The bill allows families to apply for school vouchers through the Education Scholarship Trust Fund program. The vouchers are worth $6,000 for each child which can be applied to education-related expenses such as tutoring, standardized tests, online schooling costs, private school tuition, textbooks and more.
The program will roll out slowly, with the expected cost of $90 million once the program is completely rolled out. For the 2024-2025 school year, households that do not make more than twice the federal poverty, or about $60,000 or less, will be allowed to apply for the program. For the 2024-2025 school year, the participant amount is capped at 5,000. By the 2026-2027 school year, families making four times the poverty level, or about $120,000 or less, will be allowed to apply for the program. Increasing for the 2026-2027 school year to 15,000, which is about 2% of the school-age children in South Carolina. By 2026, two thirds of all families in South Carolina will be eligible to apply.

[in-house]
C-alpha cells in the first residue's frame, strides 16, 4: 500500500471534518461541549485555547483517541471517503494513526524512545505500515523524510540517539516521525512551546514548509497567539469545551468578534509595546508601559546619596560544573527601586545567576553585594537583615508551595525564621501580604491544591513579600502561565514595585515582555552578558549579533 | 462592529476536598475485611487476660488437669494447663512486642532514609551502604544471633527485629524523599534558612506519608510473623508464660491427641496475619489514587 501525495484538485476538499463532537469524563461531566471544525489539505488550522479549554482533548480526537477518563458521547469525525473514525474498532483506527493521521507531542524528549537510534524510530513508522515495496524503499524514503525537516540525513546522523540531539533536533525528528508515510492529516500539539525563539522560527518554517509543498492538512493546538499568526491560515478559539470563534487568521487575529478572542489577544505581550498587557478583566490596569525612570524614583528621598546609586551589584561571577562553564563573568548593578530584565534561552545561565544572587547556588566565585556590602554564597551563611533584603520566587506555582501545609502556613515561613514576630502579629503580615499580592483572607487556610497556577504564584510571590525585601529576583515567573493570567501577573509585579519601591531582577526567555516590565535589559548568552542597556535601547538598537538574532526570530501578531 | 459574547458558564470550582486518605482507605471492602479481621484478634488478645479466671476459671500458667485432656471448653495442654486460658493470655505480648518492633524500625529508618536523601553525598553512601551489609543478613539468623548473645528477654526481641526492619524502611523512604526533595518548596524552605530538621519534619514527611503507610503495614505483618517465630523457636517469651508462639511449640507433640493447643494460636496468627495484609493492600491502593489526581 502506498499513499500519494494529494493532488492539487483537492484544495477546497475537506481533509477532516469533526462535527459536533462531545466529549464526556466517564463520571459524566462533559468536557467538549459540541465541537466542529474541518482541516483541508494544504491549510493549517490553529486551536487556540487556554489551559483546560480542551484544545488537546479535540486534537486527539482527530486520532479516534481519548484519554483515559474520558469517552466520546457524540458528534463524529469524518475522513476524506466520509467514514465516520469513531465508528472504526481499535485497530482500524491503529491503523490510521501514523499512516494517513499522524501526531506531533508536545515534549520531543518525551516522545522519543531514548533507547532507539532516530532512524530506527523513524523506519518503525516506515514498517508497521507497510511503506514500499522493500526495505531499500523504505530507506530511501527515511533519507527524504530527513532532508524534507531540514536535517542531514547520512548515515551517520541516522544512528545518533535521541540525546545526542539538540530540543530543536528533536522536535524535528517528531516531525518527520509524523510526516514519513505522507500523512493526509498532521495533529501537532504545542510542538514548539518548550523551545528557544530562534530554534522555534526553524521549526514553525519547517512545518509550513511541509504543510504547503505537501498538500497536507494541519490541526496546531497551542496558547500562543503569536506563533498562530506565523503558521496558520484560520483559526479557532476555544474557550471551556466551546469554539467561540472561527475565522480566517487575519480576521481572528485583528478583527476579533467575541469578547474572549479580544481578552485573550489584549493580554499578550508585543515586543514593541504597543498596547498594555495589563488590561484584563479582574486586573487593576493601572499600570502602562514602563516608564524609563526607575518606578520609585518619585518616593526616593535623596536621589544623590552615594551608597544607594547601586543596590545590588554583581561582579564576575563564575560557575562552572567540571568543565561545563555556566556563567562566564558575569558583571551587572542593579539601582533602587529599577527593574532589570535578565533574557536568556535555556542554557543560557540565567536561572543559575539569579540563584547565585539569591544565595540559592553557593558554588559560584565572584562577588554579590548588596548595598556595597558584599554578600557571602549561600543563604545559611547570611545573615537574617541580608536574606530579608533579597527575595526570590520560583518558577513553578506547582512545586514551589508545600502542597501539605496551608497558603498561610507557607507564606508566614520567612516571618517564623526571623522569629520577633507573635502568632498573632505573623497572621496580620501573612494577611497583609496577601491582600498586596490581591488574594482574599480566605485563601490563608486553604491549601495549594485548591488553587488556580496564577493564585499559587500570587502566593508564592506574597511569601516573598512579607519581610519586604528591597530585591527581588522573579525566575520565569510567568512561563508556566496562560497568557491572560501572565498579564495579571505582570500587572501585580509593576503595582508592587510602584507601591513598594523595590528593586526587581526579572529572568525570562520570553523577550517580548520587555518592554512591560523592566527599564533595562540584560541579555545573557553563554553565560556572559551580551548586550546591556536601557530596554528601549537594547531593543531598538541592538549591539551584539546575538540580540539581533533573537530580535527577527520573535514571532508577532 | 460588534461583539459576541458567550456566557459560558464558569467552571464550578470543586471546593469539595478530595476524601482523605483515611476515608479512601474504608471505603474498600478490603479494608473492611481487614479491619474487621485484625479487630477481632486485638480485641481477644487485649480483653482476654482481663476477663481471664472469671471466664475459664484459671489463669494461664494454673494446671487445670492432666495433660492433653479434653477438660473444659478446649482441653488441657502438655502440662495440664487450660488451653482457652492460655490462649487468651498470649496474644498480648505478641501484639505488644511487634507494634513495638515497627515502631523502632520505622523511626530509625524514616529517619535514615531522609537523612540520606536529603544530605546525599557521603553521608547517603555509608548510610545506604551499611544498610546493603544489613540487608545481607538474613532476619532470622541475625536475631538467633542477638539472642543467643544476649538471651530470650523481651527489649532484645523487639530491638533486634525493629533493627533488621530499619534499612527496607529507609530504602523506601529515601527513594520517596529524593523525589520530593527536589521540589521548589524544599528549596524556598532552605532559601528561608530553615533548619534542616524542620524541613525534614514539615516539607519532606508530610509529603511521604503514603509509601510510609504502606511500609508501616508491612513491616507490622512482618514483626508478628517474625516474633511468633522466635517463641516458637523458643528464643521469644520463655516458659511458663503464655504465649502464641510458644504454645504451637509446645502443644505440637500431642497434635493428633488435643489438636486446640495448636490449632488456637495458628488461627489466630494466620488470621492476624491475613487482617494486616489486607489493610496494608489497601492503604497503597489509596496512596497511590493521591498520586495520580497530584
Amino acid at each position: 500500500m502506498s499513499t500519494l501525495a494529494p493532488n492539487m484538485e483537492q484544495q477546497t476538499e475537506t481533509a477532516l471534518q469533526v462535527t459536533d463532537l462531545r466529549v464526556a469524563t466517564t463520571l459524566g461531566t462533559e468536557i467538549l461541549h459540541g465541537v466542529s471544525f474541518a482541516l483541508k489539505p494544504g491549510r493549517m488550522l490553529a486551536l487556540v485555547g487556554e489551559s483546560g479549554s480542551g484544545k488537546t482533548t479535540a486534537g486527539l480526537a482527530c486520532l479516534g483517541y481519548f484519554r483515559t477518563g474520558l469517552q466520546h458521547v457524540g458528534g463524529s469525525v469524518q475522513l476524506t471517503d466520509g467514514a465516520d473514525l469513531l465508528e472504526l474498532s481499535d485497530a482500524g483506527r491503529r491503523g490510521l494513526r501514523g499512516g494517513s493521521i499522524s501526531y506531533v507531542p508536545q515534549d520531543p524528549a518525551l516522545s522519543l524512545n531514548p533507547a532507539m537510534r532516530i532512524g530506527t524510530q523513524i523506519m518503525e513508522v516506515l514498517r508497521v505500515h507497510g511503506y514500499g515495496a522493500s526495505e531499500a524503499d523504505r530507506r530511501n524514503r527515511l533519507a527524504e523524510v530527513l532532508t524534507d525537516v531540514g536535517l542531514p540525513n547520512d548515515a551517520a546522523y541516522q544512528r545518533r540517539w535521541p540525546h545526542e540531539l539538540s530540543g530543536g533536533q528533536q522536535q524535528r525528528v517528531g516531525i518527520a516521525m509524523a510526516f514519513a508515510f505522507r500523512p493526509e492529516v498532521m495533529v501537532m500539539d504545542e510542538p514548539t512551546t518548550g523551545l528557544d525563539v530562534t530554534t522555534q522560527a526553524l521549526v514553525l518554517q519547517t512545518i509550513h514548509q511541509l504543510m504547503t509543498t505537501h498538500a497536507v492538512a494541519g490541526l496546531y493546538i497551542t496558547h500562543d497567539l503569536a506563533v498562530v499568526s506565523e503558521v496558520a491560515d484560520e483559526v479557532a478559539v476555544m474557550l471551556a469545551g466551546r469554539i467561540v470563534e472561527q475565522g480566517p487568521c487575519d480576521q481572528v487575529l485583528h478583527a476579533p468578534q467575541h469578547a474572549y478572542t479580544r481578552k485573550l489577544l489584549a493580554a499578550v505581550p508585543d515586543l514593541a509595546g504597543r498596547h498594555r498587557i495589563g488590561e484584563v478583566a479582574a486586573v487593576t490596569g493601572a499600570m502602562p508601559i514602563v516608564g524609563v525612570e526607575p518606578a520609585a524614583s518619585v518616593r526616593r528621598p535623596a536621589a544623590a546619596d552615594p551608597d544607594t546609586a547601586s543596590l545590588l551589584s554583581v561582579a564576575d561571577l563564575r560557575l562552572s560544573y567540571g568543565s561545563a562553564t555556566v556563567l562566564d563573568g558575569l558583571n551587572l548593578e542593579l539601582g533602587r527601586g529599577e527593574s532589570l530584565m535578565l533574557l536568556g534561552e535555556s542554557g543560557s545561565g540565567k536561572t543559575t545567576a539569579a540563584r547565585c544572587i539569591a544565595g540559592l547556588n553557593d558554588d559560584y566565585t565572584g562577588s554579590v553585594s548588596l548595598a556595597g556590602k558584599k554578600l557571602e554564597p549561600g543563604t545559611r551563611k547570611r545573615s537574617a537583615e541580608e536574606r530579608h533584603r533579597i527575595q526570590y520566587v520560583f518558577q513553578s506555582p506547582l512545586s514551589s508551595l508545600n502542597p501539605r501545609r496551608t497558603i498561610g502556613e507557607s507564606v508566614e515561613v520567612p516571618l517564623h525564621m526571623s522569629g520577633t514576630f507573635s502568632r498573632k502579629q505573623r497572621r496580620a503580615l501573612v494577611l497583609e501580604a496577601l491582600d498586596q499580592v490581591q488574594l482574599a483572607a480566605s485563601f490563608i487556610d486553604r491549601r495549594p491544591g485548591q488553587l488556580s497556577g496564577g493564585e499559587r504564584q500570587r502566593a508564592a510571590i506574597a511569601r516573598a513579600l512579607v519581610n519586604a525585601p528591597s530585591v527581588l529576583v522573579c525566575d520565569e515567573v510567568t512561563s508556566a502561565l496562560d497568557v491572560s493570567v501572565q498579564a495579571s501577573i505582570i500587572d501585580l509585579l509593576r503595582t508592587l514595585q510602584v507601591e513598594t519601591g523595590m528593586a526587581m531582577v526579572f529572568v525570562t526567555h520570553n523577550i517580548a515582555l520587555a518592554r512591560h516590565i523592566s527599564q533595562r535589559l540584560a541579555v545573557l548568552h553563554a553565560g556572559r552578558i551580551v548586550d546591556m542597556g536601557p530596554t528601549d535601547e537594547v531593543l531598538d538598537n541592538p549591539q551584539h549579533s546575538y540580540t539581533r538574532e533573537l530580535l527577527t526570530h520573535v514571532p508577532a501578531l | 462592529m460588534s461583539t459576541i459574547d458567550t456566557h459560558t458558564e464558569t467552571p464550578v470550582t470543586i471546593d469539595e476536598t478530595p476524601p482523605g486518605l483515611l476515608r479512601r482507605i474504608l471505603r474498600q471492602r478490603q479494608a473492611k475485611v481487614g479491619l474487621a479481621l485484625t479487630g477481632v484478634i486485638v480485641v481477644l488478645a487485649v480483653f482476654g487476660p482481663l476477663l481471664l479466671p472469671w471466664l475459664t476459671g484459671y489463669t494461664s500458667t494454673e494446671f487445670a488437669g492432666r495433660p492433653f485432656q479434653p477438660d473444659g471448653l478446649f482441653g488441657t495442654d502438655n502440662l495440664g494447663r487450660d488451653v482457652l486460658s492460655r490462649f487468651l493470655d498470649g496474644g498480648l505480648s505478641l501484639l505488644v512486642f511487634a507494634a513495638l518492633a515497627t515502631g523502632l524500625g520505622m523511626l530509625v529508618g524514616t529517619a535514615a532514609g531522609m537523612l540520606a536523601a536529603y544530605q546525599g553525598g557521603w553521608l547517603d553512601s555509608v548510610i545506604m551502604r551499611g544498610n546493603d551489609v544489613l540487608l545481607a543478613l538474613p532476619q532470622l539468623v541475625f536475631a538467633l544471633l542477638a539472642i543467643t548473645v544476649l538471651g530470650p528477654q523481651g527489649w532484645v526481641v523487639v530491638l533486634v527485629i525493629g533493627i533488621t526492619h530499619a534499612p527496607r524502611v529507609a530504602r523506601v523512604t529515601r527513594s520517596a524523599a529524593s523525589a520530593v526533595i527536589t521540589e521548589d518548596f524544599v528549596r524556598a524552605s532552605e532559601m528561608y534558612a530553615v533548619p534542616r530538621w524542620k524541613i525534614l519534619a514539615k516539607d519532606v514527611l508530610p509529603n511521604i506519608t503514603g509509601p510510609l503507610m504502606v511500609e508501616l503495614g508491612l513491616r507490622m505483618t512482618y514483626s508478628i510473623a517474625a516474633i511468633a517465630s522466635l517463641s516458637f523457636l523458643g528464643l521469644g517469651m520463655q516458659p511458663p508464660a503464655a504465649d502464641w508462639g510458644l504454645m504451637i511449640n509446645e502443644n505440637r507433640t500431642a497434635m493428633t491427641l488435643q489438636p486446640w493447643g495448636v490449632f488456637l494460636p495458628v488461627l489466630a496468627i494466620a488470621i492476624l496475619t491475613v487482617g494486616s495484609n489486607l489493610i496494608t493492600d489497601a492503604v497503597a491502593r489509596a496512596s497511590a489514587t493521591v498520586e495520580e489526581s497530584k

According to the bill, only students who are enrolling in kindergarten or who attend a public school the year prior are eligible. If a student remains eligible, any unused funds roll over to the following year.
In anticipation of the bill’s passage, McMaster included $25 million in his executive budget for education scholarship accounts.
Supporters say the bill does not violate the South Carolina constitution because the money does not go directly to private schools but instead into education savings accounts.
So far in 2023, South Carolina, Utah, Florida, Iowa and Arkansas have enacted or expanded school choice laws.
Since 2004, South Carolina has been trying to get a school voucher bill passed with Republican Sen. Larry Grooms at the head of the effort.
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